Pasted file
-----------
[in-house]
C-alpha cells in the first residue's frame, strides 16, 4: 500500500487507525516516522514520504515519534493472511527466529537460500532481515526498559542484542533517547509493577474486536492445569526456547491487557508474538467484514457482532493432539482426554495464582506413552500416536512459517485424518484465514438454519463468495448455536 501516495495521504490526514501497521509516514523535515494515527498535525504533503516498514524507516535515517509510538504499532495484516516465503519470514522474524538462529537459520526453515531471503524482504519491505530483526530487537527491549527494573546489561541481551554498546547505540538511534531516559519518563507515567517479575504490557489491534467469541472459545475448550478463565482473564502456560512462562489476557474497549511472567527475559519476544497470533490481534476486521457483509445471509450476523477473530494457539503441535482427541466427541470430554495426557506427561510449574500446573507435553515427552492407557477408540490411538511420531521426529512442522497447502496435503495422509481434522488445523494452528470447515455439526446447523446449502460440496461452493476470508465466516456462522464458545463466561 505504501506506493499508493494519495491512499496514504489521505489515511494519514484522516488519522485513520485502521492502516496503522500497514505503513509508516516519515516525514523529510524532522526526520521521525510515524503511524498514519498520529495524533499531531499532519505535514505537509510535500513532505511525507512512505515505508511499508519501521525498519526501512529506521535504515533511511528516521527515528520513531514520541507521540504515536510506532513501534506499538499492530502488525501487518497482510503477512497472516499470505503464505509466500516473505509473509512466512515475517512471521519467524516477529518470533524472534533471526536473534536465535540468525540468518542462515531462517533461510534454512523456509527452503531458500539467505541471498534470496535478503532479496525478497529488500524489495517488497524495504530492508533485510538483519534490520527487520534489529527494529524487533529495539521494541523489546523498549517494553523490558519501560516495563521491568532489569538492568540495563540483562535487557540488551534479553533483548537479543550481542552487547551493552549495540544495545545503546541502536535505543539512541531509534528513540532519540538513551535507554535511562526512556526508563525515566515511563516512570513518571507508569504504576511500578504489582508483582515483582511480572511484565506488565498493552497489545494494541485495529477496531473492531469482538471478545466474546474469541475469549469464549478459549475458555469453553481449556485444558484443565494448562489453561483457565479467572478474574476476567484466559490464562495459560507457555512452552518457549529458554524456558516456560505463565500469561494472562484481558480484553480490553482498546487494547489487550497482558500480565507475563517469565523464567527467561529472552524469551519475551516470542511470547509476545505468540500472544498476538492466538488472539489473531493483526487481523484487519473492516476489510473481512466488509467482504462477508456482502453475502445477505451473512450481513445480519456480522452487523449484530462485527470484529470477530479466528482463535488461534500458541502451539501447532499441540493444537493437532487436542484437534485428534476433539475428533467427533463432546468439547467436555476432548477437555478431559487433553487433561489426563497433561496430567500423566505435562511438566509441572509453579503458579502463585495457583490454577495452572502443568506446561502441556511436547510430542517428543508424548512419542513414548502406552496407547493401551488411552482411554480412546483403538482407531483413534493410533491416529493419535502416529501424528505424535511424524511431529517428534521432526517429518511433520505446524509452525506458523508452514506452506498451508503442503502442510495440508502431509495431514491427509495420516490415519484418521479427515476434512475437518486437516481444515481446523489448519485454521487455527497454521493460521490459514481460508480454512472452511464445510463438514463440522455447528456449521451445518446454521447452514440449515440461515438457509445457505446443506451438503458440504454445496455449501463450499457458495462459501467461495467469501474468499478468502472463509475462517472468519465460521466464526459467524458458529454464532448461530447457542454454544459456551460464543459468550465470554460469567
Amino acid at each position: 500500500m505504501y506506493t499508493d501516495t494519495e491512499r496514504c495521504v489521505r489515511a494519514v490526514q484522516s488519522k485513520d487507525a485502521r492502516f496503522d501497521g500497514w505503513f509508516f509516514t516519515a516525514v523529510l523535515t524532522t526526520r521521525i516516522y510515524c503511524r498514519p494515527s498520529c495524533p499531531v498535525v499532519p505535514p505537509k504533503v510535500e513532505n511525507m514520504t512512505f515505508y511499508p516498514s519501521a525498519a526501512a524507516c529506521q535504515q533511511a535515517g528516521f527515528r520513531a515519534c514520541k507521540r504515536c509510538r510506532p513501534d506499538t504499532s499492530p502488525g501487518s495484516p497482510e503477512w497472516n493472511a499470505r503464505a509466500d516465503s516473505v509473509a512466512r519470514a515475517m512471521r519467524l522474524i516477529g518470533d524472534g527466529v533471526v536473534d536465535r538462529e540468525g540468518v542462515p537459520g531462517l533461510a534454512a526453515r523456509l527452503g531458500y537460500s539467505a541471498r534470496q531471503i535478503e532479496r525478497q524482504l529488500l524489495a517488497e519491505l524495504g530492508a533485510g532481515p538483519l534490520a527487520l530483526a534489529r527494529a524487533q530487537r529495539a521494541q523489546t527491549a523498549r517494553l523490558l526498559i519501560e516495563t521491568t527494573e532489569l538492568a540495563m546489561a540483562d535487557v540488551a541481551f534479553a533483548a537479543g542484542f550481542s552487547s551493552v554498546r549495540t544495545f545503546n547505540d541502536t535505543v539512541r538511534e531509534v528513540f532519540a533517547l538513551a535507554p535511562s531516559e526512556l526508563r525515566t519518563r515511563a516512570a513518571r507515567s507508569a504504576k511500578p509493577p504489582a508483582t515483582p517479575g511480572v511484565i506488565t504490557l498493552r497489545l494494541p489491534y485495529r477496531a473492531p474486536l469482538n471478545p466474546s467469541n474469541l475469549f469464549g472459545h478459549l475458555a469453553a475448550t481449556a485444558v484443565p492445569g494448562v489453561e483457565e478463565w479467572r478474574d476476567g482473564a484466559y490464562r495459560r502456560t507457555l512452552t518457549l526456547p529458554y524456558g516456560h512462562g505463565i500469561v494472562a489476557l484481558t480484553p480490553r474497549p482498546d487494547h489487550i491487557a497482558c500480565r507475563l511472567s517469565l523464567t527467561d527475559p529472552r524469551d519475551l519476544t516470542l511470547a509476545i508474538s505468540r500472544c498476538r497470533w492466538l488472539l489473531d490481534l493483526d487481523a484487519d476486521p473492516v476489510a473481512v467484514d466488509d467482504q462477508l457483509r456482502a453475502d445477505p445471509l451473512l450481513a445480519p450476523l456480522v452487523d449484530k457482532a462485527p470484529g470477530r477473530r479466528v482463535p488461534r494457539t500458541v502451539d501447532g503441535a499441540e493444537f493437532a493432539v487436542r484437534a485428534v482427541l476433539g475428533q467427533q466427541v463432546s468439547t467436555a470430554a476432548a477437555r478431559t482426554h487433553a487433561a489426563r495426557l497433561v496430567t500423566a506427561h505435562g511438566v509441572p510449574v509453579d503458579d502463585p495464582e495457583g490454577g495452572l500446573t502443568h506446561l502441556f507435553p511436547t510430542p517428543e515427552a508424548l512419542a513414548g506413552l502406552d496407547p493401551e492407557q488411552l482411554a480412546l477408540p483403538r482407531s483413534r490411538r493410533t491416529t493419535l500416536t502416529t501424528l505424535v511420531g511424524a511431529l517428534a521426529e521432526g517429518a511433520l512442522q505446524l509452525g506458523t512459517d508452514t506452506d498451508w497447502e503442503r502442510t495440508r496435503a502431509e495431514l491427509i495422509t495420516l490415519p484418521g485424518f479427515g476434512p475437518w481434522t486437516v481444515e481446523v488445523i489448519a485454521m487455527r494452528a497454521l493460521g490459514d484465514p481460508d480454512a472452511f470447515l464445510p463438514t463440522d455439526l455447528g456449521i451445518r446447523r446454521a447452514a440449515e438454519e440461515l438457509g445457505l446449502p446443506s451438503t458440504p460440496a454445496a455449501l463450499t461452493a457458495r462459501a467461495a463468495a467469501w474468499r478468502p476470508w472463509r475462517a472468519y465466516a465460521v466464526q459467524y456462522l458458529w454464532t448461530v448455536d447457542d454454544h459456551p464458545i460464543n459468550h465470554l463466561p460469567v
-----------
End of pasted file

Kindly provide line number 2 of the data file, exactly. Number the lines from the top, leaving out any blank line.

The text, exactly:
C-alpha cells in the first residue's frame, strides 16, 4: 500500500487507525516516522514520504515519534493472511527466529537460500532481515526498559542484542533517547509493577474486536492445569526456547491487557508474538467484514457482532493432539482426554495464582506413552500416536512459517485424518484465514438454519463468495448455536 501516495495521504490526514501497521509516514523535515494515527498535525504533503516498514524507516535515517509510538504499532495484516516465503519470514522474524538462529537459520526453515531471503524482504519491505530483526530487537527491549527494573546489561541481551554498546547505540538511534531516559519518563507515567517479575504490557489491534467469541472459545475448550478463565482473564502456560512462562489476557474497549511472567527475559519476544497470533490481534476486521457483509445471509450476523477473530494457539503441535482427541466427541470430554495426557506427561510449574500446573507435553515427552492407557477408540490411538511420531521426529512442522497447502496435503495422509481434522488445523494452528470447515455439526446447523446449502460440496461452493476470508465466516456462522464458545463466561 505504501506506493499508493494519495491512499496514504489521505489515511494519514484522516488519522485513520485502521492502516496503522500497514505503513509508516516519515516525514523529510524532522526526520521521525510515524503511524498514519498520529495524533499531531499532519505535514505537509510535500513532505511525507512512505515505508511499508519501521525498519526501512529506521535504515533511511528516521527515528520513531514520541507521540504515536510506532513501534506499538499492530502488525501487518497482510503477512497472516499470505503464505509466500516473505509473509512466512515475517512471521519467524516477529518470533524472534533471526536473534536465535540468525540468518542462515531462517533461510534454512523456509527452503531458500539467505541471498534470496535478503532479496525478497529488500524489495517488497524495504530492508533485510538483519534490520527487520534489529527494529524487533529495539521494541523489546523498549517494553523490558519501560516495563521491568532489569538492568540495563540483562535487557540488551534479553533483548537479543550481542552487547551493552549495540544495545545503546541502536535505543539512541531509534528513540532519540538513551535507554535511562526512556526508563525515566515511563516512570513518571507508569504504576511500578504489582508483582515483582511480572511484565506488565498493552497489545494494541485495529477496531473492531469482538471478545466474546474469541475469549469464549478459549475458555469453553481449556485444558484443565494448562489453561483457565479467572478474574476476567484466559490464562495459560507457555512452552518457549529458554524456558516456560505463565500469561494472562484481558480484553480490553482498546487494547489487550497482558500480565507475563517469565523464567527467561529472552524469551519475551516470542511470547509476545505468540500472544498476538492466538488472539489473531493483526487481523484487519473492516476489510473481512466488509467482504462477508456482502453475502445477505451473512450481513445480519456480522452487523449484530462485527470484529470477530479466528482463535488461534500458541502451539501447532499441540493444537493437532487436542484437534485428534476433539475428533467427533463432546468439547467436555476432548477437555478431559487433553487433561489426563497433561496430567500423566505435562511438566509441572509453579503458579502463585495457583490454577495452572502443568506446561502441556511436547510430542517428543508424548512419542513414548502406552496407547493401551488411552482411554480412546483403538482407531483413534493410533491416529493419535502416529501424528505424535511424524511431529517428534521432526517429518511433520505446524509452525506458523508452514506452506498451508503442503502442510495440508502431509495431514491427509495420516490415519484418521479427515476434512475437518486437516481444515481446523489448519485454521487455527497454521493460521490459514481460508480454512472452511464445510463438514463440522455447528456449521451445518446454521447452514440449515440461515438457509445457505446443506451438503458440504454445496455449501463450499457458495462459501467461495467469501474468499478468502472463509475462517472468519465460521466464526459467524458458529454464532448461530447457542454454544459456551460464543459468550465470554460469567